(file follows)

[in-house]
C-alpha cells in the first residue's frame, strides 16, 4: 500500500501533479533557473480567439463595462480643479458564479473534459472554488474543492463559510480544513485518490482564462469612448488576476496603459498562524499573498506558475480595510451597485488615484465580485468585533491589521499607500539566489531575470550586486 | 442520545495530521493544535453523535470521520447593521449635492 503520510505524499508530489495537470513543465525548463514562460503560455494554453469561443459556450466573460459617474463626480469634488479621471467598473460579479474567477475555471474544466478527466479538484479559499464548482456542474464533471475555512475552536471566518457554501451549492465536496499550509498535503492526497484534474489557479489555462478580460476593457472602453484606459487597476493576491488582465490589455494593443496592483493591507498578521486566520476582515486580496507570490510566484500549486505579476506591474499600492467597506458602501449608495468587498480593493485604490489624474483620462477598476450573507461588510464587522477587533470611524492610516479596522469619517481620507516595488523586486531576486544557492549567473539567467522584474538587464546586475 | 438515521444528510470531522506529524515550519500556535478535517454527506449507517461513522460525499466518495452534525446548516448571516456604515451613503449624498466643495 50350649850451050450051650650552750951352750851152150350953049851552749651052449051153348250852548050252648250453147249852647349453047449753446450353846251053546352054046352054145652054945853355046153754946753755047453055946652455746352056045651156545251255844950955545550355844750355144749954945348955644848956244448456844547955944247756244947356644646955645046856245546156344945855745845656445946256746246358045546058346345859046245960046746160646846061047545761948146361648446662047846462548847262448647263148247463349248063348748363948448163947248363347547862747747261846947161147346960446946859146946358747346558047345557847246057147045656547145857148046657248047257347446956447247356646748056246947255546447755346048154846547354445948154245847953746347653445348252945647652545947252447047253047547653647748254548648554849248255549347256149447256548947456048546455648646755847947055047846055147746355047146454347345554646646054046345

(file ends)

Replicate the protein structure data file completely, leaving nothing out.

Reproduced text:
[in-house]
C-alpha cells in the first residue's frame, strides 16, 4: 500500500501533479533557473480567439463595462480643479458564479473534459472554488474543492463559510480544513485518490482564462469612448488576476496603459498562524499573498506558475480595510451597485488615484465580485468585533491589521499607500539566489531575470550586486 | 442520545495530521493544535453523535470521520447593521449635492 503520510505524499508530489495537470513543465525548463514562460503560455494554453469561443459556450466573460459617474463626480469634488479621471467598473460579479474567477475555471474544466478527466479538484479559499464548482456542474464533471475555512475552536471566518457554501451549492465536496499550509498535503492526497484534474489557479489555462478580460476593457472602453484606459487597476493576491488582465490589455494593443496592483493591507498578521486566520476582515486580496507570490510566484500549486505579476506591474499600492467597506458602501449608495468587498480593493485604490489624474483620462477598476450573507461588510464587522477587533470611524492610516479596522469619517481620507516595488523586486531576486544557492549567473539567467522584474538587464546586475 | 438515521444528510470531522506529524515550519500556535478535517454527506449507517461513522460525499466518495452534525446548516448571516456604515451613503449624498466643495 50350649850451050450051650650552750951352750851152150350953049851552749651052449051153348250852548050252648250453147249852647349453047449753446450353846251053546352054046352054145652054945853355046153754946753755047453055946652455746352056045651156545251255844950955545550355844750355144749954945348955644848956244448456844547955944247756244947356644646955645046856245546156344945855745845656445946256746246358045546058346345859046245960046746160646846061047545761948146361648446662047846462548847262448647263148247463349248063348748363948448163947248363347547862747747261846947161147346960446946859146946358747346558047345557847246057147045656547145857148046657248047257347446956447247356646748056246947255546447755346048154846547354445948154245847953746347653445348252945647652545947252447047253047547653647748254548648554849248255549347256149447256548947456048546455648646755847947055047846055147746355047146454347345554646646054046345